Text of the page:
Academic journal article Oceania

'Bom Bombed Kwin: How Two Card Games Model Kula, Moka, and Goroka

Academic journal article Oceania

'Bom Bombed Kwin: How Two Card Games Model Kula, Moka, and Goroka

Article excerpt

'Moka is like a card game. Now it comes to us and we win. Later it passes to someone else; and so it goes round.'--Kont, a big-man of the Kawelka Membo clan, Hagen. Epigraph to The Rope of Moka. (A. Strathem 1971:1)

Kwin (queen) and bom (bomb) were the most prevalent gambling games when I was in the town of Goroka for fifteen months of fieldwork straddling 2009-2010. (2) Situated on the Okuk Highway in the Eastern Highlands Province of Papua New Guinea, Goroka had a love affair with gambling, principally gambling with cards. Seventy-three per cent of over-sixteens (both men and women) gambled, and the staple card games were supplemented by legal slot machines and bookies, and illegal bingo, darts, lotteries, and informal sports-betting. I lived primarily within the National Sports Institute, in the west of the town, and spent most days and many evenings in various other areas, researching everything that was related to gambling including its detractors.

Card games have remained the most pervasive and the paradigmatic form of gambling in Goroka and the country as a whole since their introduction, and the games kwin and bom are new variations upon card games documented by Donald Laycock in 1966, and by the Oceania special issue of 1987. Elsewhere I made clear that gambling is valued in part because it temporarily flattens Goroka's diversity (see Pickles 2012, 2014). In Goroka it is widely held that the ways card games have been reinvented and adapted into new forms reflects and helps to enact shifts in the Zeitgeist of Papua New Guineans. I speak of the nation as a whole because in Goroka gambling games are known to bring people from different populations together, particularly in urban areas (see Levine and Levine 1979:54), and when they do, things and ideas are said to change hands. Focusing here on the specific properties of gambling games as techniques of comingling (at the expense of the diversity that is flattened) does not mean I assume a homogenous population--rather the opposite. I am looking directly at the forms of equation or analogy that are continually and deliberately brought into being using rules because of the assumed differences between people. I inevitably participate in an analogous process of covering difference through my description. I therefore give a couple of examples of diversity and its pertinence to gambling before I proceed.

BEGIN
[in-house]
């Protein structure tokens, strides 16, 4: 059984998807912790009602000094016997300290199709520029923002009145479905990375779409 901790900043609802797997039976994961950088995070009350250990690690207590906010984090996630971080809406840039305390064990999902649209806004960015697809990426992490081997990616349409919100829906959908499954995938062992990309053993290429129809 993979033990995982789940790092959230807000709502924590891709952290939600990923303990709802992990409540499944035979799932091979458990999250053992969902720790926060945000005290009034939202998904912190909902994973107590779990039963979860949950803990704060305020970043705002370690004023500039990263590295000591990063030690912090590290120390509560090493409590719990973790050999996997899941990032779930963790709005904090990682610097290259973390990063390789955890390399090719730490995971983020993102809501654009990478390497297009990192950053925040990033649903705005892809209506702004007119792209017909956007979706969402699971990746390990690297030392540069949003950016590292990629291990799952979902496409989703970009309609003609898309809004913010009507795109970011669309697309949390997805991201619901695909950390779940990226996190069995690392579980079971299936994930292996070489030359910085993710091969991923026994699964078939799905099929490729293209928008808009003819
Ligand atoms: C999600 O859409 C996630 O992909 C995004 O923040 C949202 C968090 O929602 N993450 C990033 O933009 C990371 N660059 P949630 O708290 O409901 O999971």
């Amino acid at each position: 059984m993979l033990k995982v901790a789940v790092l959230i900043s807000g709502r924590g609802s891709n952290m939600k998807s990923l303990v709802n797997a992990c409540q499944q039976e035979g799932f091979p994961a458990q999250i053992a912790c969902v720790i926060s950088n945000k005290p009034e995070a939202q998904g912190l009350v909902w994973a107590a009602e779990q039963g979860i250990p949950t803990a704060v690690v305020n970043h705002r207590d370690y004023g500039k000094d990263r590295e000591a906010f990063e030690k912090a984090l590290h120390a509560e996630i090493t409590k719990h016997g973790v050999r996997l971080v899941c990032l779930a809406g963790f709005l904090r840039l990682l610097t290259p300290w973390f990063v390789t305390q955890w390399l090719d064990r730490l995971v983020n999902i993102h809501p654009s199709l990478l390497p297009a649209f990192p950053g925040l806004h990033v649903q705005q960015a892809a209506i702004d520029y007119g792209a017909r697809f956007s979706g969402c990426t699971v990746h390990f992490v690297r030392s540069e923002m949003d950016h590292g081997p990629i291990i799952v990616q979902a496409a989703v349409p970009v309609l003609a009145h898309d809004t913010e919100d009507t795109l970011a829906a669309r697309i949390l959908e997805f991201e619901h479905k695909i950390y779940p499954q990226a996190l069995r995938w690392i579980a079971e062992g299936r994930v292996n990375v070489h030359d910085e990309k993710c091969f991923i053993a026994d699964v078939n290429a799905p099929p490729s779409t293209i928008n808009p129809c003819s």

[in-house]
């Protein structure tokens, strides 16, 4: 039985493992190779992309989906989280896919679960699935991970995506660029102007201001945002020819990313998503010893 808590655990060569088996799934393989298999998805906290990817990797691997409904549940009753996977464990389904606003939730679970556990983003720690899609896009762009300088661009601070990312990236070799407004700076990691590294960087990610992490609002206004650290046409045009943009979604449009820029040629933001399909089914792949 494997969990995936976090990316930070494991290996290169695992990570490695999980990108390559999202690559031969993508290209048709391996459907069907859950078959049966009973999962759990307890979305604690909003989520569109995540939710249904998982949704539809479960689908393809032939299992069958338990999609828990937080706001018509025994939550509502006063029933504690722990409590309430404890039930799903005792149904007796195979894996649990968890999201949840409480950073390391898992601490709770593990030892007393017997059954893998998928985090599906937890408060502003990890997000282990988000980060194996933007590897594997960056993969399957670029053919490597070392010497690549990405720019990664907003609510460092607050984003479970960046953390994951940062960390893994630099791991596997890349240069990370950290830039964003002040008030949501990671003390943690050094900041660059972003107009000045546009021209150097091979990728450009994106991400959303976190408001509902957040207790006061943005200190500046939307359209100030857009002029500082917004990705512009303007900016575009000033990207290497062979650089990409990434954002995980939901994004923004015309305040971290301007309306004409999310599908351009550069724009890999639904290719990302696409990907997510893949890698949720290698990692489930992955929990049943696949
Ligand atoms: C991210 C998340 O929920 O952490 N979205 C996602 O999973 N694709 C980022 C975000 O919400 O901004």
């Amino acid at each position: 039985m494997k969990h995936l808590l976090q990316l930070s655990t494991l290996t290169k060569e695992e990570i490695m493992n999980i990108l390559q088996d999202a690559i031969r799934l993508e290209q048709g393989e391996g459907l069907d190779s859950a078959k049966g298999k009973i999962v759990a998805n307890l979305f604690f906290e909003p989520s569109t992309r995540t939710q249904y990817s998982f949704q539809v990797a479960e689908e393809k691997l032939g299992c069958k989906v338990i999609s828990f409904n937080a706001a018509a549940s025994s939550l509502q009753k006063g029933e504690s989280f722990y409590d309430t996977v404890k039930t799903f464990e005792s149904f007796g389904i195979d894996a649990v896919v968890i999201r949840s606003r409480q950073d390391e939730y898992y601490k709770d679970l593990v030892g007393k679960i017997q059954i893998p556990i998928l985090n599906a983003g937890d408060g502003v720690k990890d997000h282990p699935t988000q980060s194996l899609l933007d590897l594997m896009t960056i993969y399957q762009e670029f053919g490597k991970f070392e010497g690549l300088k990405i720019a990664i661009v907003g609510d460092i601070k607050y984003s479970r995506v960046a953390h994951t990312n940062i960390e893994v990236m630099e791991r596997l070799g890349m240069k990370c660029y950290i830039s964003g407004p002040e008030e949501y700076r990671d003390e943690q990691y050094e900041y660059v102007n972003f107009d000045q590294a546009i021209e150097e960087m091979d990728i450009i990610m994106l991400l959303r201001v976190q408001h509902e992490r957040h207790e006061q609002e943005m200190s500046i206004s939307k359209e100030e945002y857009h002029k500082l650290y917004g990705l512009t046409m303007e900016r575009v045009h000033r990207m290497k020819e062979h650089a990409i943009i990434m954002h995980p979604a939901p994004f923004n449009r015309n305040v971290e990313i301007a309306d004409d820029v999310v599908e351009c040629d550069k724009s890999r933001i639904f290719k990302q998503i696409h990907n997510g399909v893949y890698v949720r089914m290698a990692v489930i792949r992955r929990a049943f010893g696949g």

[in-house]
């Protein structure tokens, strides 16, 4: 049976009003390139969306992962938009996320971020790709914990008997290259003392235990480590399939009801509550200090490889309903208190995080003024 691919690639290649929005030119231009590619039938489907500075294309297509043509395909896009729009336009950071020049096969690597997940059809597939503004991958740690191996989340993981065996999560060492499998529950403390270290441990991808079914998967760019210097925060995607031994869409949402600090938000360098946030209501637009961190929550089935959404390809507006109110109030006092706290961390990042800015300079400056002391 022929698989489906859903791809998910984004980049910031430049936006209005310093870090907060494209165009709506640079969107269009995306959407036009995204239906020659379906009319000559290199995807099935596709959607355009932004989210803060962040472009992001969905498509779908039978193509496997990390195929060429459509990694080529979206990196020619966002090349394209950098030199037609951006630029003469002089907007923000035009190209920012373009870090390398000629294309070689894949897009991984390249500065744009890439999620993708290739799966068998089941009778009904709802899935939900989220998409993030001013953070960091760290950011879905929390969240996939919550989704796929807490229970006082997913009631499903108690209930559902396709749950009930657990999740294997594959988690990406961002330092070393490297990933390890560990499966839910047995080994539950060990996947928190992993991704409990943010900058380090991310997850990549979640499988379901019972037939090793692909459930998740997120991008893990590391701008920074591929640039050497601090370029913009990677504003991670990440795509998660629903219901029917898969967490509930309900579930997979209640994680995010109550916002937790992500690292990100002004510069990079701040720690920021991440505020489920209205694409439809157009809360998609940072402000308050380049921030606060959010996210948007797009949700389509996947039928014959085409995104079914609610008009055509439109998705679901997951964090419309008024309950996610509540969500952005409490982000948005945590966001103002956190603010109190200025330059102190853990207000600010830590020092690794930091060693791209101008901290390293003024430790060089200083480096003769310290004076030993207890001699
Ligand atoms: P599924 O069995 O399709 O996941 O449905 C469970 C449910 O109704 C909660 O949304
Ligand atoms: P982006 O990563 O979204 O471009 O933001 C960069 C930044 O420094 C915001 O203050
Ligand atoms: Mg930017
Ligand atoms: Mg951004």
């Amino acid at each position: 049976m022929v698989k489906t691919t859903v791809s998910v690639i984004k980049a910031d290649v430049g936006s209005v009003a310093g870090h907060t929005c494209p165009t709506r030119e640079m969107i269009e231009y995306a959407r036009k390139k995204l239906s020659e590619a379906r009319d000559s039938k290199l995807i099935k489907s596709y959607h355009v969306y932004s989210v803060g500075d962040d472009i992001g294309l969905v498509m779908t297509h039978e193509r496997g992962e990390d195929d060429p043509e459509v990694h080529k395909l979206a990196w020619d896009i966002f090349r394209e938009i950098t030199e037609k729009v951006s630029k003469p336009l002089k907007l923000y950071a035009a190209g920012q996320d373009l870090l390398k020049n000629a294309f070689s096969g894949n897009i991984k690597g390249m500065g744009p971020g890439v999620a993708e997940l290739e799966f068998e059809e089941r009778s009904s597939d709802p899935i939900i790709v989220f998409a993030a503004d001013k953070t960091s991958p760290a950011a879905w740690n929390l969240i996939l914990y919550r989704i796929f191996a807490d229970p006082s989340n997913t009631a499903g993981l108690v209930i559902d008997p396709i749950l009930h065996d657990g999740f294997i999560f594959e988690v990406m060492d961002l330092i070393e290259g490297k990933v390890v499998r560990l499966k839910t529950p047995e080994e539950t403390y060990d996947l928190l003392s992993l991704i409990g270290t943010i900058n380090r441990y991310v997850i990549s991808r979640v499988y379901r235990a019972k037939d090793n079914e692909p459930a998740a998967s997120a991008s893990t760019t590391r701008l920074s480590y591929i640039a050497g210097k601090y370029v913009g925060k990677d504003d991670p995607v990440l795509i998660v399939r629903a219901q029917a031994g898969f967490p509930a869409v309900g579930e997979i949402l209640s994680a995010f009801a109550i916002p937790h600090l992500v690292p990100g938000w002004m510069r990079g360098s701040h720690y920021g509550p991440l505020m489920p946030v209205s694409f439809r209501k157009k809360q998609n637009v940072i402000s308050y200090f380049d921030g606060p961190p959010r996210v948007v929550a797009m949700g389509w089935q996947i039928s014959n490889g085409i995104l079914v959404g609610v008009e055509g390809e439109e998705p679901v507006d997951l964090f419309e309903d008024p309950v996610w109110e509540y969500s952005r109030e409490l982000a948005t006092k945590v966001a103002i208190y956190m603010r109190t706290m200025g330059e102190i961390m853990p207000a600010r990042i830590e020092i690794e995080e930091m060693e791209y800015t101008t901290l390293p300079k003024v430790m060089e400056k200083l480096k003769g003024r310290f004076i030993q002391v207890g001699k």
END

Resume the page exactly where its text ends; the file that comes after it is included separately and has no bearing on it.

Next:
People's relationship to the land on which they live is a prime insignia in Goroka's politics of diversity that is nevertheless flattened during a game. A player might be one of the customary landowners from the six recognized peoples on whose land Goroka was constructed, (3) or they may be an officially unrecognized settler from another province living on government-owned or customarily owned lands; they might be public, private or third sector employees living in residential compounds; they could be fourth generation residents who have lived their whole life in Goroka; they might even be distant kin or affines of any of the above who are visiting from their village, or from the capital city. Each of these possibilities could embolden or discourage a potential gambler when faced with unknown opponents in an urban location. Nevertheless, when a player does decide to play a game of either kwin or bom, they deliberately limit their pathway of fecundity into a prescribed form (the game they choose) that is recognized, even lauded for its uniformity. One of the ways in which the diverse people who reside in Goroka participate in a collective sense of Gorokanness is by playing the kinds of gambling games that are deliberately standardized in the town.

No games were specifically the province of a particular gender, but there were gender differences in gambling activities. This included a much higher propensity among men for gambling on sporting events, which was a stereotypically male interest, as well as on the most combative, or expensive games, because these involved the male quality of brinkmanship. …

Search by... Author
Show... All Results Primary Sources Peer-reviewed

Oops!

An unknown error has occurred. Please click the button below to reload the page. If the problem persists, please try again in a little while.